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Published In Nature: Charge-stripes Observed In An Hourglass Compound. (by P. Babkevich & P. G. Freeman)
Recent work of a collaboration of Physicists, including UCLan's Dr. Paul Freeman, has been published in the Nature journal.
Stripe phases are a form of complex matter involving coupled spin and charge order. They are observed in certain copper oxide superconductors, as well as in nickelates and manganites. Some theoreticians believe that stripe fluctuations are important to the mechanism of high temperature superconductivity. A key piece of evidence for the idea is the universal form of the magnetic excitation spectrum of hole-doped copper oxide superconductors as measured by neutron scattering, which is in the shape of an hourglass. Nearly thirty years after the discovery of high temperature superconductivity, understanding this phenomena still poses one of the greatest challenges in condensed mater physics.
In latest experimental findings scientists from the JHI UCLan (P. G. Freeman), the universities EPFL (Lausanne, Switzerland), Oxford and the Institut Laue-Langevin have found significant evidence to support the theory that this type of magnetic excitation spectrum emerges naturally from a stripe-ordered ground state.
In 2011, the researchers observed an insulating layered cobalt oxide La5/3Sr1/3CoO4, has an hourglass shaped magnetic excitation spectrum [A.T. Boothroyd et al., Nature 471, 341 (2011)]. At the time, there was indirect evidence for stripe order in this material, and the result was significant because it provided an experimental demonstration of how an hourglass spectrum could arise from a stripe-ordered ground state. However, direct evidence for the charge-stripe order has been missing until now. The apparent absence of stripes led to an alternative, stripe-free, model to explain the hourglass spectrum based on a nanoscopic phase separated regions of checkerboard and Néel magnetic order [Dress, et al., Nature Communications 5, 5731 (2014)].
In the work published in Nature Communications, the scientists employed polarized neutron diffraction at the IN20 spectrometer at the ILL to detect a signature of charge stripes in La5/3Sr1/3CoO4. The results show that the magnetic ground state is more complicated than initially thought – containing macroscopic regions of spin- and charge-stripe order as well as charge-checkerboard order (resembling a chess board).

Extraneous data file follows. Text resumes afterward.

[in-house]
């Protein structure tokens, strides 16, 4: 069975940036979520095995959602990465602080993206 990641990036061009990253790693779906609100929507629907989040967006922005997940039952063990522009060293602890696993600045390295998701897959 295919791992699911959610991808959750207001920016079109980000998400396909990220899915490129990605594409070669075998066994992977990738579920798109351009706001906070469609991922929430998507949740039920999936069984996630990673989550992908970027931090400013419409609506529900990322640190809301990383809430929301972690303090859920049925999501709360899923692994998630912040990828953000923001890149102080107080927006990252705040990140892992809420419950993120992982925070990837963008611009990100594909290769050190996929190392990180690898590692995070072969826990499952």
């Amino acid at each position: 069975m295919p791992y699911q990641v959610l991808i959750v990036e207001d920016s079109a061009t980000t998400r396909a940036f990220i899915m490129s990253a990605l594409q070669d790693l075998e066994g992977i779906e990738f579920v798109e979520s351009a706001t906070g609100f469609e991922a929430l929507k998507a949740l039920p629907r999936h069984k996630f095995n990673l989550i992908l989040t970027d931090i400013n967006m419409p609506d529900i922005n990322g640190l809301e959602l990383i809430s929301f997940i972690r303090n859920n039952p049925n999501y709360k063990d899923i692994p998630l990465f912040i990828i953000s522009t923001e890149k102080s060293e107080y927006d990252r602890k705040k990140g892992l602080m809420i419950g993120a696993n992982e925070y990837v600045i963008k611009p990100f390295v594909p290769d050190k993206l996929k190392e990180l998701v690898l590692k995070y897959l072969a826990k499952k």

However, the measurements reinforce the stripe-model as the underlying mechanism for the hourglass magnetic spectrum in the cobaltates. The present results provide an experimental basis for theories that assume a ground state with static or slowly fluctuating stripes in order to explain the hourglass spectrum in the copper oxide high temperature superconductors.
This work was funded by the European Research Council (CONQUEST) and the Engineering and Physical Sciences Research Council (UK).
Reference: P. Babkevich, P. G. Freeman, M. Enderle, D. Prabhakaran & A. T. Boothroyd. Direct evidence for charge stripes in a layered cobalt oxide. Nature Communications 7:11632, 23 May 2016. DOI:10.1038/ncomms11632
Left hand figure: Magnetic structure of the layers of cobalt in charge-stripe ordered La5/3Sr1/3CoO4, showing the charge-stripes (grey diagonal lines) observed in these new research findings. Right hand figure: The hourglass shaped magnetic excitation spectrum of La5/3Sr1/3CoO4, which closely resembles the hourglass shaped magnetic excitation spectrum of copper based high temperature superconductors.
Header Image : Simulated Nanoparticle (Marco Pinna, Joe Smerdon), Solar disk with SDO (NASA UClan SDO archive), V838 Monocerotis (NASA/STScl), NGC7424 (Gemini Observatory), M74 (NASA Hubble Space Telescope) NASA,and ESA ; and solar plume courtesy of SOHO /EIT consortium
Author: BB Thompson, Last Updated: 13 May 2016, 14:30